Written by Sgt. William White
101st Airborne Division (Air Assault)
Fort Campbell, KY – A congressional delegation visited Fort Campbell Tuesday in an effort to better understand readiness challenges the Army is facing.
House Reps. William “Mac” Thornberry, chairman of the House Armed Services Committee, Diane Black, chairwoman of the House Budget Committee and Marsha Blackburn of Tennessee and chairman of the subcommittee on communications and technology, visited some of Fort Campbell’s facilities in need of updates.
The delegation met with Maj. Gen. Andrew P. Poppas, commanding general of the 101st Airborne Division and Fort Campbell, who discussed with them the installation’s readiness challenges.
“As one of the most deployed divisions in the Army we have to stay at the height of readiness and we made some difficult decisions as the Army drew down,” Poppas said. “Priority No. 1 is every Soldier and every unit is fully trained, equipped and ready to execute the mission.”
While the division narrowed its focus during the drawdown, some issues became more prominent.
Aviation is stretched
During their visit, the delegation met with Col. Craig Alia, 101st Combat Aviation Brigade commander, at Sabre Army Heliport. Alia highlighted obstacles facing the aviators of the 101st CAB.
When the CAB deployed to Afghanistan, their maintainers were left in the rear, missing out on more than a year’s worth of developmental experience. In addition, the inactivation of the 159th CAB has increased the operational demand on qualified air crews.
“When you talk about not turning wrenches for a year or more … folks continue to get promoted, they’re still doing their jobs. So now, not only do you have junior maintainers who haven’t done it, but some of the supervisors don’t have the repetitions to build experience either. So what you have is inexperienced supervisors, inexperienced maintainers and that increases risk.” While Alia’s unit wrestles with atrophied skills, their demand to support combat training center missions has increased.
The force is stressed, Alia said. Where it used to be three companies would support three different CTC rotations, the number of qualified crews has decreased, while the demand for support has not, at least not proportionally.
Last year, Fort Campbell leadership concluded that updating the Logistics Readiness Center was one of the post’s top priorities. Because of budget constraints, the proposed updates remain on hold.
The LRC provides supply, maintenance, transportation and ammunition to the division and supported units on post. The same buildings in which Fort Campbell’s military equipment is updated are in need of an update themselves.
Col. James “Rob” Salome, garrison commander, and Mark Bean, chief of installation maintenance division of the LRC, spoke with the congressional delegation about the failing condition of LRC facilities, some of which were built in 1942.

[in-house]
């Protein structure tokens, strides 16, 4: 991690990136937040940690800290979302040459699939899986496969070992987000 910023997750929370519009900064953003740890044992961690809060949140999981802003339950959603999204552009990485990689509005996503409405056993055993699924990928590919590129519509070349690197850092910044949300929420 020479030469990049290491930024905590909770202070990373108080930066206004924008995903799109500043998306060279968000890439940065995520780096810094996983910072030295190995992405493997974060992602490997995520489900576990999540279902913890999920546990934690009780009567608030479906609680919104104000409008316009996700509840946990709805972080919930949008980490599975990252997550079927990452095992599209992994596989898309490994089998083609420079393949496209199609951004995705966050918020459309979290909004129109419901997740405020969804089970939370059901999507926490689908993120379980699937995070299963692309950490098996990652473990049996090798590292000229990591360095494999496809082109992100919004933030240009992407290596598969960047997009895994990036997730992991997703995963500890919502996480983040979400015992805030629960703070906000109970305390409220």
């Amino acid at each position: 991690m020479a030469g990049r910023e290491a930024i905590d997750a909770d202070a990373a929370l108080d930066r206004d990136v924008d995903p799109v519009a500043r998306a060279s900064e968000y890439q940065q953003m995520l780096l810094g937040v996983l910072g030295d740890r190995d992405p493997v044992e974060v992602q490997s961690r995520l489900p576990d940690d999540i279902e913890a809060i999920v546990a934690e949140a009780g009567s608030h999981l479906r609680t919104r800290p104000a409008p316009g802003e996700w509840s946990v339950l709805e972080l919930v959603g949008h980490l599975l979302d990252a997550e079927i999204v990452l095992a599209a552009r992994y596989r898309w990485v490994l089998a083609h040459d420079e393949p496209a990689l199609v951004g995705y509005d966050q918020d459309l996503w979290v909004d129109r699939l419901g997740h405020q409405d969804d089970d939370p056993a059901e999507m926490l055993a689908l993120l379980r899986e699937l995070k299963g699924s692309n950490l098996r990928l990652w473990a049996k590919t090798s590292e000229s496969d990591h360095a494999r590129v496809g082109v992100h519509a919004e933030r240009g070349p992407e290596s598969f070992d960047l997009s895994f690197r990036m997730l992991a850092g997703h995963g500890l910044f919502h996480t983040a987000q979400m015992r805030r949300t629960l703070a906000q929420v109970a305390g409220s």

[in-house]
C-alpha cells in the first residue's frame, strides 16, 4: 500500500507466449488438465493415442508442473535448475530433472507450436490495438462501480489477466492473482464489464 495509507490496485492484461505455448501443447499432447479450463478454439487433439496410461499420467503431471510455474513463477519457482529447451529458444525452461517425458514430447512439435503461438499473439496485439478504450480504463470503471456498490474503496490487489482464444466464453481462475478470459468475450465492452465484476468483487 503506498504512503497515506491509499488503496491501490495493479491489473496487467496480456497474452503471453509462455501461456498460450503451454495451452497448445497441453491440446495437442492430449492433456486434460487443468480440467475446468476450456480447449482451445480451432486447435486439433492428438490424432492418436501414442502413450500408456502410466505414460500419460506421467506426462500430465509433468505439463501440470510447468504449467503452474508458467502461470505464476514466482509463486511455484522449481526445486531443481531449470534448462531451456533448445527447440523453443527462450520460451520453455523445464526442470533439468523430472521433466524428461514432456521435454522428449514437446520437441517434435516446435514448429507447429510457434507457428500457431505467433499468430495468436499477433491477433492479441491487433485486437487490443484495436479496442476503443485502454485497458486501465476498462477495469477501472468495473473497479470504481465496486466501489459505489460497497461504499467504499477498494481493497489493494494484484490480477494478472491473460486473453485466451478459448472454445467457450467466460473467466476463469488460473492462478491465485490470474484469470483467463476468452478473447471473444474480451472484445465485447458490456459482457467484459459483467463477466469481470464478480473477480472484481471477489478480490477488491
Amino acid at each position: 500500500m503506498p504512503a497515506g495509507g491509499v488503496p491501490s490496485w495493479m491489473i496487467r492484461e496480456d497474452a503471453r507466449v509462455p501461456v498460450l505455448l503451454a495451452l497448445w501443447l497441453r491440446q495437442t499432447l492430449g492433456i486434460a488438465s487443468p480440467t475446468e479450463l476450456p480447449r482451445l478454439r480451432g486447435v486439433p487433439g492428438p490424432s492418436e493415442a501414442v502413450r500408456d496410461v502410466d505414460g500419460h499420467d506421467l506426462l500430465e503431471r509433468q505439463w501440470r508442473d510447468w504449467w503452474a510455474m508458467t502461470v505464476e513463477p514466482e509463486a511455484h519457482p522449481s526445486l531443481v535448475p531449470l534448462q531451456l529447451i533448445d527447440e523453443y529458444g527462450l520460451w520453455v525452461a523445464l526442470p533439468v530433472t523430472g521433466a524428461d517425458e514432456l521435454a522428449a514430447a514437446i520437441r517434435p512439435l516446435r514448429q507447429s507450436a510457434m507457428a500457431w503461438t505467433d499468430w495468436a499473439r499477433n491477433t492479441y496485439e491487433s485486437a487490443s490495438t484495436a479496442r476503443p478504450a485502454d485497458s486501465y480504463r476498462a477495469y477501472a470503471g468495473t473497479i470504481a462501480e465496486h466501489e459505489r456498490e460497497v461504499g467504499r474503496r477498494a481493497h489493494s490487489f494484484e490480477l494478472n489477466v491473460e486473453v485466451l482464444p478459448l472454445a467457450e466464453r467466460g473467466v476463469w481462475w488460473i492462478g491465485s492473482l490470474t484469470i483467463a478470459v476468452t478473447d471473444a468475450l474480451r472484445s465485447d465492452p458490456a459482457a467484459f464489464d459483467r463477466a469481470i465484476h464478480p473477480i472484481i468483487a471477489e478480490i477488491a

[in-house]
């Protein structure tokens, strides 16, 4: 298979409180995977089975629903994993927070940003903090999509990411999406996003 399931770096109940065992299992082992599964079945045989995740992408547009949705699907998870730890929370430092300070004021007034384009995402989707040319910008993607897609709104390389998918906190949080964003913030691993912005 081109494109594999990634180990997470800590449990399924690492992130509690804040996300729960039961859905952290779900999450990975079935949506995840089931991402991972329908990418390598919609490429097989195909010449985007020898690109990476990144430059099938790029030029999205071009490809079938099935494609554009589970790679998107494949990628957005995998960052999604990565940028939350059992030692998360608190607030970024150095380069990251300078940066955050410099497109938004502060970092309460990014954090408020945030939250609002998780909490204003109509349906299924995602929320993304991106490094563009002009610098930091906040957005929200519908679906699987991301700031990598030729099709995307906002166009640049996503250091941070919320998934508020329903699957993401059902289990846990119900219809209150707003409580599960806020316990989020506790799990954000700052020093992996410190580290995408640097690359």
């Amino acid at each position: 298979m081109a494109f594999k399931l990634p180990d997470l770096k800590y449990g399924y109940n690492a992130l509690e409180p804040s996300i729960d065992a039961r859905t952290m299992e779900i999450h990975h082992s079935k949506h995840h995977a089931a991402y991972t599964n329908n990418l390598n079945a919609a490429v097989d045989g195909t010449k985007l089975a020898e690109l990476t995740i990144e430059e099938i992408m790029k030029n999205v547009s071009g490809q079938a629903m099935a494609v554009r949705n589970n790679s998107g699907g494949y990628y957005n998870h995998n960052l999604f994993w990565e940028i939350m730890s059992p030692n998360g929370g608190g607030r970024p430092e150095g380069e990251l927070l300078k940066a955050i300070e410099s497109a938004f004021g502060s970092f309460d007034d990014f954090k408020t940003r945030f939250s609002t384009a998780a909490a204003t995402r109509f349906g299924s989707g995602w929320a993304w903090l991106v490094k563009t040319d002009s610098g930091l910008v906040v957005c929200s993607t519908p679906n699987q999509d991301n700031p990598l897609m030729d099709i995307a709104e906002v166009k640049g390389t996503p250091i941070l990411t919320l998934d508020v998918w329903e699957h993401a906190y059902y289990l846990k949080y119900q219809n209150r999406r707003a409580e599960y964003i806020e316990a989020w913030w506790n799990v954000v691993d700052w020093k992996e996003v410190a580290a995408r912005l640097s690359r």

“We’ve already had to vacate two of our six main buildings, one of those has already been torn down,” Bean said.
Salome indicated that the wooden trusses that support the building are in failing condition, which is a safety concern for the facilities’ workers.
Salome also outlined a proposal for a consolidated maintenance facility. The cost to build the new consolidated facility is approximately $54 million, Bean said. A new facility could save a little more than $500,000 each year considering the costs associated with the disbursement of these facilities as well as the additional cost to the installation’s Directorate of Public Works in maintaining the older buildings.
The way ahead
The division commander and key staff highlighted the 101st Airborne Division’s challenges and priorities to the representatives.
“I think we had a very good dialogue, we had the commanders involved. We brought them to see different areas, different professions from maintainers to pilots to Soldiers who have fought and returned,” Poppas said. “I think for them it painted a very good picture of where the 101st is and what our capabilities are, where we need to go and the support we need from them.”
While the Army awaits numbers from Congress, Poppas said his focus remains on the mission.
“That’s where my focus has to be to ensure we are prepared,” he said.
The 101st Airborne Division remains capable of supporting its missions because of its Soldiers, Poppas said.
“What hasn’t changed from 1942 is the legacy of heroism that continues on,” he said. “The greatest complaint I have is that [101st Airborne Division Soldiers] want to deploy. They came in the Army during a time of war. They want to make sure they have the opportunity to serve.
“As one of the most deployed divisions, we must remain at the height of readiness,” Poppas said. “We fight where we are told, we win where we fight. We are a premiere fighting force, even today as we are in the fight we are always preparing to go again.”